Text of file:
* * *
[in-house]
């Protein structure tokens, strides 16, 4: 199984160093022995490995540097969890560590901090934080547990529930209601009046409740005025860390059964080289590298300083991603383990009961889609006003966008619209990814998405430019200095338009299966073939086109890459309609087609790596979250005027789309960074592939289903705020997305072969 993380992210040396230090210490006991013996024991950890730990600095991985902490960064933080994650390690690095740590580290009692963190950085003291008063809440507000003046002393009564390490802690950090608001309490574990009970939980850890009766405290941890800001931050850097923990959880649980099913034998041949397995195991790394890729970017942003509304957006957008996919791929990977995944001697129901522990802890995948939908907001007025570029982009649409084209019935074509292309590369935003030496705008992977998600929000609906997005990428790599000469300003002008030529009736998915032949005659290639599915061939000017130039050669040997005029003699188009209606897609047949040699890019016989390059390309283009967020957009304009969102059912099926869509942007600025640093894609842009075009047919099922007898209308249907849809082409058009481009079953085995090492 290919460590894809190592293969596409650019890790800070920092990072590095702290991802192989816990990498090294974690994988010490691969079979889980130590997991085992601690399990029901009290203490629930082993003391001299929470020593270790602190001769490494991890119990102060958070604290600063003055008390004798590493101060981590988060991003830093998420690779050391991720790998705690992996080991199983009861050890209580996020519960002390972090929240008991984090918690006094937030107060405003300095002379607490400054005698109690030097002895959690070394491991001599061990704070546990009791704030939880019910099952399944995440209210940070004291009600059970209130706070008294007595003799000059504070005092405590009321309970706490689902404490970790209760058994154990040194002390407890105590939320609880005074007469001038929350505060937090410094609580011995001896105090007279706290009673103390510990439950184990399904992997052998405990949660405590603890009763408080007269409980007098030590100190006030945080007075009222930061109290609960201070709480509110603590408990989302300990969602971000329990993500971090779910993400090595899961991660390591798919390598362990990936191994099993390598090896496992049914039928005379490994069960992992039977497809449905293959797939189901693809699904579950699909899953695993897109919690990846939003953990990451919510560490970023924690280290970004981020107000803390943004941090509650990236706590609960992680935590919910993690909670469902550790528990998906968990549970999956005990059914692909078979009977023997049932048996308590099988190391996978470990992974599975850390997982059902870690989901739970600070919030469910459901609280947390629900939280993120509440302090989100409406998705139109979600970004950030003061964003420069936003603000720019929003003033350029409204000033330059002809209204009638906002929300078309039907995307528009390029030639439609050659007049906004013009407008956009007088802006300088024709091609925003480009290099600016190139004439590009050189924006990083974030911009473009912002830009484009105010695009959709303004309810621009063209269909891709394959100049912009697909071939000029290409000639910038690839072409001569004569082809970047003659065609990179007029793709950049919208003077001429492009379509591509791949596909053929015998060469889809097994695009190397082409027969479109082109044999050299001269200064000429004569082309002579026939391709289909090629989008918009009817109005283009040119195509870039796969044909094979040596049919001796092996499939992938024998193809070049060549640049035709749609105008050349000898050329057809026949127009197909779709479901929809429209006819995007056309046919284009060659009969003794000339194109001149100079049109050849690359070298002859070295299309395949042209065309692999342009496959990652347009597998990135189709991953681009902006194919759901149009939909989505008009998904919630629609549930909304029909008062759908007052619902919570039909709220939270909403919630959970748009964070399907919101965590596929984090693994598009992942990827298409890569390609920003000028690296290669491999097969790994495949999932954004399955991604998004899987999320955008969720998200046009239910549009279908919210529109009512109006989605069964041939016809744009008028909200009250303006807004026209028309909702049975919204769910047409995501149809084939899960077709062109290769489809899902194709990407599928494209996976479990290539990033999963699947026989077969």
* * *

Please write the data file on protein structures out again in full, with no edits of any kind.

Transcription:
[in-house]
């Protein structure tokens, strides 16, 4: 199984160093022995490995540097969890560590901090934080547990529930209601009046409740005025860390059964080289590298300083991603383990009961889609006003966008619209990814998405430019200095338009299966073939086109890459309609087609790596979250005027789309960074592939289903705020997305072969 993380992210040396230090210490006991013996024991950890730990600095991985902490960064933080994650390690690095740590580290009692963190950085003291008063809440507000003046002393009564390490802690950090608001309490574990009970939980850890009766405290941890800001931050850097923990959880649980099913034998041949397995195991790394890729970017942003509304957006957008996919791929990977995944001697129901522990802890995948939908907001007025570029982009649409084209019935074509292309590369935003030496705008992977998600929000609906997005990428790599000469300003002008030529009736998915032949005659290639599915061939000017130039050669040997005029003699188009209606897609047949040699890019016989390059390309283009967020957009304009969102059912099926869509942007600025640093894609842009075009047919099922007898209308249907849809082409058009481009079953085995090492 290919460590894809190592293969596409650019890790800070920092990072590095702290991802192989816990990498090294974690994988010490691969079979889980130590997991085992601690399990029901009290203490629930082993003391001299929470020593270790602190001769490494991890119990102060958070604290600063003055008390004798590493101060981590988060991003830093998420690779050391991720790998705690992996080991199983009861050890209580996020519960002390972090929240008991984090918690006094937030107060405003300095002379607490400054005698109690030097002895959690070394491991001599061990704070546990009791704030939880019910099952399944995440209210940070004291009600059970209130706070008294007595003799000059504070005092405590009321309970706490689902404490970790209760058994154990040194002390407890105590939320609880005074007469001038929350505060937090410094609580011995001896105090007279706290009673103390510990439950184990399904992997052998405990949660405590603890009763408080007269409980007098030590100190006030945080007075009222930061109290609960201070709480509110603590408990989302300990969602971000329990993500971090779910993400090595899961991660390591798919390598362990990936191994099993390598090896496992049914039928005379490994069960992992039977497809449905293959797939189901693809699904579950699909899953695993897109919690990846939003953990990451919510560490970023924690280290970004981020107000803390943004941090509650990236706590609960992680935590919910993690909670469902550790528990998906968990549970999956005990059914692909078979009977023997049932048996308590099988190391996978470990992974599975850390997982059902870690989901739970600070919030469910459901609280947390629900939280993120509440302090989100409406998705139109979600970004950030003061964003420069936003603000720019929003003033350029409204000033330059002809209204009638906002929300078309039907995307528009390029030639439609050659007049906004013009407008956009007088802006300088024709091609925003480009290099600016190139004439590009050189924006990083974030911009473009912002830009484009105010695009959709303004309810621009063209269909891709394959100049912009697909071939000029290409000639910038690839072409001569004569082809970047003659065609990179007029793709950049919208003077001429492009379509591509791949596909053929015998060469889809097994695009190397082409027969479109082109044999050299001269200064000429004569082309002579026939391709289909090629989008918009009817109005283009040119195509870039796969044909094979040596049919001796092996499939992938024998193809070049060549640049035709749609105008050349000898050329057809026949127009197909779709479901929809429209006819995007056309046919284009060659009969003794000339194109001149100079049109050849690359070298002859070295299309395949042209065309692999342009496959990652347009597998990135189709991953681009902006194919759901149009939909989505008009998904919630629609549930909304029909008062759908007052619902919570039909709220939270909403919630959970748009964070399907919101965590596929984090693994598009992942990827298409890569390609920003000028690296290669491999097969790994495949999932954004399955991604998004899987999320955008969720998200046009239910549009279908919210529109009512109006989605069964041939016809744009008028909200009250303006807004026209028309909702049975919204769910047409995501149809084939899960077709062109290769489809899902194709990407599928494209996976479990290539990033999963699947026989077969």